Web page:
“Real life scares me more than anything” remarks author Peter James. Thus appropriate that The House on the Cold Hill, adapted for theatre from James’ bestselling novel, was inspired by real events in his life. “They’ve been townies all their lives”, he describes, and “they decide to follow the dream so they buy this big old wreck in the country, moving to it with the idea that it’s going to be their forever home and they’re going to spend the next ten years restoring it. Then they find out that they may not be the only people living in it.”
It would be easy to hear this and dismiss the piece as a classic ghost story, the all-too-familiar tale of an old, haunted house in the country. But this story is hardly conventional. As Holby City star Joe McFadden (Ollie Harcourt) later pointed out, James’s story is an innovative one. “So many ghost stories are old-fashioned and often set in, like, Victorian times but this one is bang up-to-date. It’s got all the tech”. From Facebook to Alexa, this is a play which feels disturbingly close to reality.
But modern technology isn’t all that sets this production apart. Peter James has an impressive career as a writer of best-selling thrillers; between Dead Simple, You are Dead, Dead If You Don’t, Love You Dead, Want You Dead, and Not Dead Enough, there’s certainly a distinct theme to his writing, and its anything but dull. If you’re looking for drawn-out conversations across dreary gothic dining tables, this isn’t your play. When asked what attracts him to the thriller genre, he argues “If you go back to the roots of storytelling, Shakespeare’s plays were page-turners with people eager to know what happened next. I think as a storyteller it’s important to not bore your readers.” As a self-professed fan of the “page turner”, monotony is the last thing you can expect in James’ writing, just as in a theatre adaptation of his work.
In fact, The House on the Cold Hill gains rather than loses in the adapting process. When asked about the transition from book to play, he notes: “Storytelling is an oral tradition. Before books, there were travelling storytellers… So in a way theatre goes right back to the roots of storytelling, with that instant connection with the audience.” Commenting on the collaborative process, he has nothing but praise for the team he worked with: “What I love about working with [producer] Joshua Andrews and [writer] Shaun McKenna is how we all respect each other’s views and opinions. I’m very hands-on but I know my limitations. I’m an author and I write novels. It’s a very different process making something work on stage, and for me Shaun is a magician”.
Those fans of the book expecting an exact copy are likely to be surprised: “The plays are both faithful to the spirit of the books and yet different enough that if you’ve read the book in question you’ll get a new experience out of the play. We’ve changed the endings, including this one, so you see them nodding as if they know what’s going to happen, then you get the gasps of surprise”. It’s telling that James describes them as “plays” rather than a “play” — for him, theatre is all about “new experiences”: “Once a book is finished it stays the same, but with a play every single production, and indeed every single performance, is different, especially if something goes wrong or audiences react differently.” If nothing else, you’re guaranteed a unique experience, no matter how familiar you are with the story.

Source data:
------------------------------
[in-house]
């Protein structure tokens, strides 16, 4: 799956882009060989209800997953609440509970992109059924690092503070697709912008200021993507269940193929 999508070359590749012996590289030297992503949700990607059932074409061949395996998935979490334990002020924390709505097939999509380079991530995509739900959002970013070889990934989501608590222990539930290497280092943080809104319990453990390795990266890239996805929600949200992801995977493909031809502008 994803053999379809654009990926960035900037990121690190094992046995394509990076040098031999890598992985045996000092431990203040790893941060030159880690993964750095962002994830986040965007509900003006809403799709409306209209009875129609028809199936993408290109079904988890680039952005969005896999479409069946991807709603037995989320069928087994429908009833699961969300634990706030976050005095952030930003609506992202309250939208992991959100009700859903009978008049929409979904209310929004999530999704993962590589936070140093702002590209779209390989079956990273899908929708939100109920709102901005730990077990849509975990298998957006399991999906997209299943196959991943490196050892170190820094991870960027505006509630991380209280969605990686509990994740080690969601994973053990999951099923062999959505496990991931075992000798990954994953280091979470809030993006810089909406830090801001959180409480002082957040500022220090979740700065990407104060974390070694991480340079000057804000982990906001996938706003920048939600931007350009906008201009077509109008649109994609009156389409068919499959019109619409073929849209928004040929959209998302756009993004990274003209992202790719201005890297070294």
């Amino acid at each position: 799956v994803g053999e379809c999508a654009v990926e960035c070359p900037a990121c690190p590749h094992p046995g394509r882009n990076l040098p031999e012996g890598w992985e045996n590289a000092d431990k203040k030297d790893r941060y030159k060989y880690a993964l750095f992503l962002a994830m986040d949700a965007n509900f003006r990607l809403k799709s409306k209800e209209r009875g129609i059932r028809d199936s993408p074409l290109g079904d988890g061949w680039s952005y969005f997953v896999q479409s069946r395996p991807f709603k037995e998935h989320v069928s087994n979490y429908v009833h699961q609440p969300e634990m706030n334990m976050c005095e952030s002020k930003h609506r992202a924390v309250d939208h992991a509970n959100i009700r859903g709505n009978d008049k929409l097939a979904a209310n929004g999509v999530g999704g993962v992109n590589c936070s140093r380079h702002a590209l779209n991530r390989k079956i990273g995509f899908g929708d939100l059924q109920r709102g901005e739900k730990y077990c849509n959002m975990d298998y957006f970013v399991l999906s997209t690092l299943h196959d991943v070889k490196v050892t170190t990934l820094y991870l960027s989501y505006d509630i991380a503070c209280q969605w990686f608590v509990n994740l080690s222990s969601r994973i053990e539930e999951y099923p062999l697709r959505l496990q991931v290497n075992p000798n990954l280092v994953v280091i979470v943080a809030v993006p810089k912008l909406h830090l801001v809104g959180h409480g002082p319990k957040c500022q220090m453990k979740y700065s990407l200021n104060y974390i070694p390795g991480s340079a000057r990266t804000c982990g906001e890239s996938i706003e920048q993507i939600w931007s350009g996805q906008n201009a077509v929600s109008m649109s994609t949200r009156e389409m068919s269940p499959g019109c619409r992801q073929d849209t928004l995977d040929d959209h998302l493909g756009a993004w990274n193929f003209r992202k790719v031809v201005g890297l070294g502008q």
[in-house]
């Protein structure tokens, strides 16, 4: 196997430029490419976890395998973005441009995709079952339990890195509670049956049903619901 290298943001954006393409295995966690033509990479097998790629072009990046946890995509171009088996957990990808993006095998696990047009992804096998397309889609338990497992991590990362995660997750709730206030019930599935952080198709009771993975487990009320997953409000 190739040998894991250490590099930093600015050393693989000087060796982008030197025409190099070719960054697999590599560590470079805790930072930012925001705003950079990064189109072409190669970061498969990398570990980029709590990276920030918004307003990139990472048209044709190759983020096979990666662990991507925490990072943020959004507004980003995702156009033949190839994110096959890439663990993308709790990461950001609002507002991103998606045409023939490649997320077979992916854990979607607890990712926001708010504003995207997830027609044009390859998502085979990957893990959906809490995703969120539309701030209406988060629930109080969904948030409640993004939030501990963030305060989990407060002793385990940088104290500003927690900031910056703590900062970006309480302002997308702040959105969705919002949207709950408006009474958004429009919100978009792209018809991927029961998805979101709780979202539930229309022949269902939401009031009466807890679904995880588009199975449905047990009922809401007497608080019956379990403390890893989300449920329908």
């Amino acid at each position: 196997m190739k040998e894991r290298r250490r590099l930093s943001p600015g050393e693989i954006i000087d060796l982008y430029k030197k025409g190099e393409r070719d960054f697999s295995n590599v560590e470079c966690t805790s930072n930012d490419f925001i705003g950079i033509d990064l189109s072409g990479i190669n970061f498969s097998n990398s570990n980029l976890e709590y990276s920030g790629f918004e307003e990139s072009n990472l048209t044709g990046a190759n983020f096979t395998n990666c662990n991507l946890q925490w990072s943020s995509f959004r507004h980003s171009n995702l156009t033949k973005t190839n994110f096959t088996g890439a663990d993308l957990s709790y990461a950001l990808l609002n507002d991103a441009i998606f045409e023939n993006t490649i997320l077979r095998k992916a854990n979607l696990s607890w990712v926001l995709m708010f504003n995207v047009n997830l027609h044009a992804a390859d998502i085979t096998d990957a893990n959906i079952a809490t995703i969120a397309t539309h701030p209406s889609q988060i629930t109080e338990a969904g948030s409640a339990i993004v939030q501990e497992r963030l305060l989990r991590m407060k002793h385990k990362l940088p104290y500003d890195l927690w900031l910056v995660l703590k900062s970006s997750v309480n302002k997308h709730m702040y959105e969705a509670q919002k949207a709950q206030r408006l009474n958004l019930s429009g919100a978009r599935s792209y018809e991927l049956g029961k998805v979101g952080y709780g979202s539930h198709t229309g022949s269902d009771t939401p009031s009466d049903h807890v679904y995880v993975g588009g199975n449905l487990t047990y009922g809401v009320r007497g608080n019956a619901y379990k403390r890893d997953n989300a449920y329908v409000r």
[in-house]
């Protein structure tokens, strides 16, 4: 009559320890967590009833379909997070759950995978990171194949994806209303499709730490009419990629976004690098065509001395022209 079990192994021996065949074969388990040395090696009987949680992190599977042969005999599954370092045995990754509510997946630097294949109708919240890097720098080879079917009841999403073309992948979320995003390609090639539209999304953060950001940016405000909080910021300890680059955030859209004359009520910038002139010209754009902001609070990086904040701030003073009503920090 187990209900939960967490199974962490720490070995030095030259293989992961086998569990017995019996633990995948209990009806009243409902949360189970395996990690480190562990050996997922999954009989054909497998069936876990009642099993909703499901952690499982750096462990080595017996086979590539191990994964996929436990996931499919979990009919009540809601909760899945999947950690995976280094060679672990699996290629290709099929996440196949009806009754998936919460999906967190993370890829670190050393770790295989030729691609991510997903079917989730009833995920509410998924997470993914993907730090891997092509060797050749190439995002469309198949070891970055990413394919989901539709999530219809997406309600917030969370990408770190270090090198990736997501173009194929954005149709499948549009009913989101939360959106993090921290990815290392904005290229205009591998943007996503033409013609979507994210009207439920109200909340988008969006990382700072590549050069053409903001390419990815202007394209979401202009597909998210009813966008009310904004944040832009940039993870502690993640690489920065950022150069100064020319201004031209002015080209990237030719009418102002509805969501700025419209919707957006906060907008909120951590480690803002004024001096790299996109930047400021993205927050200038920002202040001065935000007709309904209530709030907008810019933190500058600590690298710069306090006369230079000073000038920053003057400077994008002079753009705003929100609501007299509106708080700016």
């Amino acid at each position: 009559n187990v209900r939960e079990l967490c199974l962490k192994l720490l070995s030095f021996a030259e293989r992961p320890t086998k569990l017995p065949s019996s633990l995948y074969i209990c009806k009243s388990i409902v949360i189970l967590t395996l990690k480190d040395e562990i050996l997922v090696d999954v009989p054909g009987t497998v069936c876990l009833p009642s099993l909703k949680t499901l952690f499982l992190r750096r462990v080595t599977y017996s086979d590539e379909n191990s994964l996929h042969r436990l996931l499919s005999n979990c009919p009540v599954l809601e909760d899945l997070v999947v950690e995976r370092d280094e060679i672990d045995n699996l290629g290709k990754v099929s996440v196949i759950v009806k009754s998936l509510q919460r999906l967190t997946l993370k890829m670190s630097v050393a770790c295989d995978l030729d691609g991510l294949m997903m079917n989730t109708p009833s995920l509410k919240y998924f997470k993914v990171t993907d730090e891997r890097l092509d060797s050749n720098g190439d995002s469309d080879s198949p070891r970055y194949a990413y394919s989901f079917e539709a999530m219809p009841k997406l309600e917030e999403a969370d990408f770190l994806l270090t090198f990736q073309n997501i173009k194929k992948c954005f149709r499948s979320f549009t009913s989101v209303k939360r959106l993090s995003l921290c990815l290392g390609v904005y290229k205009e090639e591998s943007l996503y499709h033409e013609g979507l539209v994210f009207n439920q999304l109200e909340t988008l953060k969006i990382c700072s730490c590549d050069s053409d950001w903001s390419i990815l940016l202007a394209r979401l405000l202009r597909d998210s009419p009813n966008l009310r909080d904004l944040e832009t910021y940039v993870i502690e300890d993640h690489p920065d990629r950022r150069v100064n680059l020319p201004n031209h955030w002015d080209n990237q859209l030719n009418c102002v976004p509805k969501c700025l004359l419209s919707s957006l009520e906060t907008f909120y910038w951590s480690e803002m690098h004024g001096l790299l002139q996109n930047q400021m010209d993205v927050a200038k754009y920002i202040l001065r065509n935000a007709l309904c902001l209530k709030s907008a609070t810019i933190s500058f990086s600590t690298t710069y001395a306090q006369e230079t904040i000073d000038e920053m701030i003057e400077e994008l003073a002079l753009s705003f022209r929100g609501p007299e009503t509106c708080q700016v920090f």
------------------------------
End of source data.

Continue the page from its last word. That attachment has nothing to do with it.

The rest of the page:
So why is it that audiences are drawn to scary stories in the first place? When posing this question, I got varying answers. Peter James argues “There’s a kind of comfort in it because you’ve got the shared thrill and you’re surrounded by hundreds of others, so everybody jumps at the same time, then everyone laughs… I think the world is a scary place and part of the reason people love reading a good thriller or going to a thriller play is because they can be scared but in a controlled environment.”
“There’s that thing of solving a puzzle”, Hollyoaks star Persephone Swales-Dawson (Jade) notes. “There’s an inherent danger that keeps them on the edge of their seats. When something like that is going on in front of you, you might want to look away but you’re so riveted you won’t be able to”. “It’s because it’s live”, concurs co-star Charlie Clements (Chris). “It makes people feel alive in a way – that prospect of not knowing what might happen or imagining what could happen. And in the theatre it’s a domino effect because if one person jumps that feeds round the auditorium and other people jump”. As Joe McFadden points out, “You can’t press ‘Pause’ or get distracted by stuff. You’re right there, a captive audience, so when something is scary in the theatre it’s proper scary”
The House on the Cold Hill promises to be a thrilling, if terrifying, production. At the Cambridge Arts theatre from 20th May, everybody can find a reason to watch it, whether it’s to feel alive, to solve a puzzle, or just for a group scare!